Let’s face it. Ten years ago when I convinced my husband to move to Snoqualmie, we weren’t buying a house for nearby amenities. At the time, the closest grocery store (3-4 miles away) was the little Snoqualmie Market, which half the time didn’t have what you needed. The Ridge had no restaurants, no library, no school, no gas station. In short, our neighborhood was simply a plan on paper. We bought into its vision.
Snoqualmie only had about 2,500 residents when we showed up. I didn’t do all the research I could’ve done. On moving day I was 8 months pregnant, a little fat and completely exhausted. I called Sahara Pizza hoping they delivered up the hill; assuming they wouldn’t. When they said yes I almost cried – from hunger and hormones.
Those were the days when your dinner could fall apart from one missing ingredient unless your neighbor had it. And you had to know your neighbors. Everyone moved in at the same time on our street. We looked out for each other. A friend from Seattle visited one day and I remember him looking outside that summer afternoon, at the kids playing in the street and parents socializing alongside them. He remarked, “You guys bought a house in the fifties.” I think about that now – and how the vision we bought into has slowly materialized over the past 10 years.
On Saturday we had a day of baseball meetings followed by a birthday dinner with friends. Every bit of that busy day took place in a half mile radius. The baseball meeting was at the local library. Parents gathered at Finaghty’s while waiting for their boys in that meeting. The team dinner was at Ana’s Mexican Restaurant. Kids were quickly run home. The birthday celebration was at Uncorked Wine Bar. This past Saturday I lived my lazy mom Snoqualmie dream. It was a day that didn’t involve me driving my old Suburban all over the valley. Don’t get me wrong. I love this valley, but I do get tired of driving everywhere. Saturday, though, the vision we bought into 10 years ago was lived out. All of our plans happened in our own neighborhood; the old car got a little rest.
The last missing part of the Snoqualmie Ridge vision we bought into opened last week – The Snoqualmie Valley Y / Community Center. I keep saying this, but I still can’t believe it actually happened. It’s been a hot-button Snoqualmie topic for so long that part of me assumed it would just be argued about and voted on until the end of time – never built. But it’s here, and for our family it is a community center. We spent many evenings there last week. I am doing a class with my daughter tonight. Neighbors show up for pick up volleyball. The kids play dodgeball. We are out of our house during the long winter evenings. We’re seeing friends and old neighbors more. My husband feels like a part of the community that I spend most days enjoying while he commutes out of Snoqualmie for work.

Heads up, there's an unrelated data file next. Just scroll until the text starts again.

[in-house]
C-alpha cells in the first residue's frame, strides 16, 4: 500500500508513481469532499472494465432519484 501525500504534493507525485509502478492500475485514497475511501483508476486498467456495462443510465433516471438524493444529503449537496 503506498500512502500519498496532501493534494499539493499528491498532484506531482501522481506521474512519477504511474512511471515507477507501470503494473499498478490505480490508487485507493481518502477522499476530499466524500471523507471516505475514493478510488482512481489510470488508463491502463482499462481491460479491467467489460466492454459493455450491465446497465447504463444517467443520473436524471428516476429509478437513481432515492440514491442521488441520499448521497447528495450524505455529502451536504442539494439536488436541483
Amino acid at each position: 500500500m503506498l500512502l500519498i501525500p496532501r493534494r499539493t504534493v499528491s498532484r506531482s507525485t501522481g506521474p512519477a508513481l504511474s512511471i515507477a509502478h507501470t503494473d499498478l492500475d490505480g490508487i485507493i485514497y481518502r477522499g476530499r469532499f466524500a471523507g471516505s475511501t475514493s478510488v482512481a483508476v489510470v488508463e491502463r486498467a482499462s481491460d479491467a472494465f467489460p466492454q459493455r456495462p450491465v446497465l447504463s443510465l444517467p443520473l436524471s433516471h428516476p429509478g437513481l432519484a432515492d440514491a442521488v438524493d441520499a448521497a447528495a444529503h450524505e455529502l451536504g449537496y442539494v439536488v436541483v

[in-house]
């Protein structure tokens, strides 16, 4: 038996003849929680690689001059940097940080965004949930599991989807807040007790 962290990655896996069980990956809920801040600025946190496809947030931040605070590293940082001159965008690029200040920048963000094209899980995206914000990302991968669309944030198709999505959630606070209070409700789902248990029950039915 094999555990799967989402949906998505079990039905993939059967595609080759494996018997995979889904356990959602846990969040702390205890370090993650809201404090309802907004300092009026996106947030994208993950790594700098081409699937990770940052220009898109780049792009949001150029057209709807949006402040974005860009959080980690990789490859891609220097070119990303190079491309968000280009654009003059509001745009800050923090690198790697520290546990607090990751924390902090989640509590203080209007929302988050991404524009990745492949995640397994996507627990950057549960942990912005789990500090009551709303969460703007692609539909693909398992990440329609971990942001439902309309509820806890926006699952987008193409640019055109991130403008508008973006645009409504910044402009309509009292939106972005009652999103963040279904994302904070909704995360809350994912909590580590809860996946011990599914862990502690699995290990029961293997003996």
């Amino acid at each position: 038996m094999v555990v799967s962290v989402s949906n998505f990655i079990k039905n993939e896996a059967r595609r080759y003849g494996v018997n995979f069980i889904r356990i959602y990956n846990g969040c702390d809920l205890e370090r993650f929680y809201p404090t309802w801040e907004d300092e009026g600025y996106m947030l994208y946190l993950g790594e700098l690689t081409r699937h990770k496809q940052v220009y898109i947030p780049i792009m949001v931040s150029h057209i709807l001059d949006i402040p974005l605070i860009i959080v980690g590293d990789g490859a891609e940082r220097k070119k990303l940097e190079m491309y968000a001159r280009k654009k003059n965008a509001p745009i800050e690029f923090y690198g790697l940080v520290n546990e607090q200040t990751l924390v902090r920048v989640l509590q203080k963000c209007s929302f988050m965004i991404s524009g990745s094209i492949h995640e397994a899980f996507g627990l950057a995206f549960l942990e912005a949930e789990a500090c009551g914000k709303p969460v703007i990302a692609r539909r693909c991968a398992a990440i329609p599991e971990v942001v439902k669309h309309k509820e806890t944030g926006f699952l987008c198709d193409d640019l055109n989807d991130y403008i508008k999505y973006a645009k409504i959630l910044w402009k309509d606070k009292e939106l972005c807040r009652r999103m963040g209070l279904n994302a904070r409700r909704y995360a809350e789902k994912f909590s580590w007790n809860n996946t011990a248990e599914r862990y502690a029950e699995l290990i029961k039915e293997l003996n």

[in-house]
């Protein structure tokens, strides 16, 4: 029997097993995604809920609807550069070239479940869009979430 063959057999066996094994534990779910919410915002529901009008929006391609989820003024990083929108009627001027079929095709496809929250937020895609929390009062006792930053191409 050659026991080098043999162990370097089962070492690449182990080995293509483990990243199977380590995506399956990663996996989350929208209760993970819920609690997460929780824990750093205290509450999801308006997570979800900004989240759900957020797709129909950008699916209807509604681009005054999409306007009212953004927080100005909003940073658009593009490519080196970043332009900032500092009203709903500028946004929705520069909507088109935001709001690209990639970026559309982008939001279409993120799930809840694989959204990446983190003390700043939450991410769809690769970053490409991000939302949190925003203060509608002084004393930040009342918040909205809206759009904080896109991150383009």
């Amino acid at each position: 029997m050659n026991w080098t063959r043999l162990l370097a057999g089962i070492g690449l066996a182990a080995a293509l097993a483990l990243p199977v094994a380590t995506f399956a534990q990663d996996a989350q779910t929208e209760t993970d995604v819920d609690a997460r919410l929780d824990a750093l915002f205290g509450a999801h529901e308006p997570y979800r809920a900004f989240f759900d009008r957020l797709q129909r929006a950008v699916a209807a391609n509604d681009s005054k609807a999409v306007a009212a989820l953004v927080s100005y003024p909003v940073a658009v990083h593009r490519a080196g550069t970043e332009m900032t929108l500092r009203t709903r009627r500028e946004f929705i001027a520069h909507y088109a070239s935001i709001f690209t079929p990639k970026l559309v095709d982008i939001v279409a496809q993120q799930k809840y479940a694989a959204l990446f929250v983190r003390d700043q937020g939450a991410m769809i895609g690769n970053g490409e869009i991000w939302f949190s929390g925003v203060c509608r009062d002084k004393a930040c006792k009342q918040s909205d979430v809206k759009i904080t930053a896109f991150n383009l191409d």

We moved here when my oldest child was six. She is now almost 17. I moved here thinking a community center was a done deal. Built while she was in elementary school. Wrong. She never got to do those dance and swim classes I dreamed about her doing in the building. But she’s still there, sitting behind the front desk welcoming others to the new facility with her beautiful smile. It’s not exactly what I envisioned a community center would be for her, but things change; sometimes taking longer than planned. The little girl I thought would learn to dance there is instead a teenager working and learning adult responsibility there.
So to all you newer Snoqualmie residents, you’ve got it pretty good. Remember, some of us were here when there were just houses and nothing else; spending our days driving everywhere for everything. We still may not have everything right in the neighbhorhood, but what’s here is appreciated by this writer. Yes, I still drive to North Bend everyday. Snoqualmie’s growing pains sent us to North Bend Elementary for school. It’s not convenient, but it’s life. I’ve learned to appreciate how it connects us to the rest of the Valley. For that I am grateful.
We may not attend school in Snoqualmie anymore, but I can still grocery shop, see my doctor, get my coffee and have a date night right in my own neighborhood. Ten years ago that wasn’t a possibility. Patience and silver linings. Par the course for living in Snoqualmie.